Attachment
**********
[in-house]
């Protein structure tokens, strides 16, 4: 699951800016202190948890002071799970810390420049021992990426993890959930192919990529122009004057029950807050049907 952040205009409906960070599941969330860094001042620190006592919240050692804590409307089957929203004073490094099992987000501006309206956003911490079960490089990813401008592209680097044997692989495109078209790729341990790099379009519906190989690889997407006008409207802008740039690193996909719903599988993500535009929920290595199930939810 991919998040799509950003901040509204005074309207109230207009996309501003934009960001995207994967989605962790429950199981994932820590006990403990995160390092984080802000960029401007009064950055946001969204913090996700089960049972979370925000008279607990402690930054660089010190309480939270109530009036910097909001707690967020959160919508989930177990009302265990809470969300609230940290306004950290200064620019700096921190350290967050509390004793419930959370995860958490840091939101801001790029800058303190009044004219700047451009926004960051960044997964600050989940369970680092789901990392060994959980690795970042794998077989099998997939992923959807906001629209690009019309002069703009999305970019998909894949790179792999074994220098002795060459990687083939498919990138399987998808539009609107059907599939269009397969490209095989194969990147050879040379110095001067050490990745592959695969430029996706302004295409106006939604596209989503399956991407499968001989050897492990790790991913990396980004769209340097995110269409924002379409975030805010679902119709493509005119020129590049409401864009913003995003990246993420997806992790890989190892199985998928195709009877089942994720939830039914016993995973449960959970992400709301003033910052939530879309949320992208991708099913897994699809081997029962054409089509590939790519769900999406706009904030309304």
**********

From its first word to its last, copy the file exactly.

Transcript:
[in-house]
């Protein structure tokens, strides 16, 4: 699951800016202190948890002071799970810390420049021992990426993890959930192919990529122009004057029950807050049907 952040205009409906960070599941969330860094001042620190006592919240050692804590409307089957929203004073490094099992987000501006309206956003911490079960490089990813401008592209680097044997692989495109078209790729341990790099379009519906190989690889997407006008409207802008740039690193996909719903599988993500535009929920290595199930939810 991919998040799509950003901040509204005074309207109230207009996309501003934009960001995207994967989605962790429950199981994932820590006990403990995160390092984080802000960029401007009064950055946001969204913090996700089960049972979370925000008279607990402690930054660089010190309480939270109530009036910097909001707690967020959160919508989930177990009302265990809470969300609230940290306004950290200064620019700096921190350290967050509390004793419930959370995860958490840091939101801001790029800058303190009044004219700047451009926004960051960044997964600050989940369970680092789901990392060994959980690795970042794998077989099998997939992923959807906001629209690009019309002069703009999305970019998909894949790179792999074994220098002795060459990687083939498919990138399987998808539009609107059907599939269009397969490209095989194969990147050879040379110095001067050490990745592959695969430029996706302004295409106006939604596209989503399956991407499968001989050897492990790790991913990396980004769209340097995110269409924002379409975030805010679902119709493509005119020129590049409401864009913003995003990246993420997806992790890989190892199985998928195709009877089942994720939830039914016993995973449960959970992400709301003033910052939530879309949320992208991708099913897994699809081997029962054409089509590939790519769900999406706009904030309304």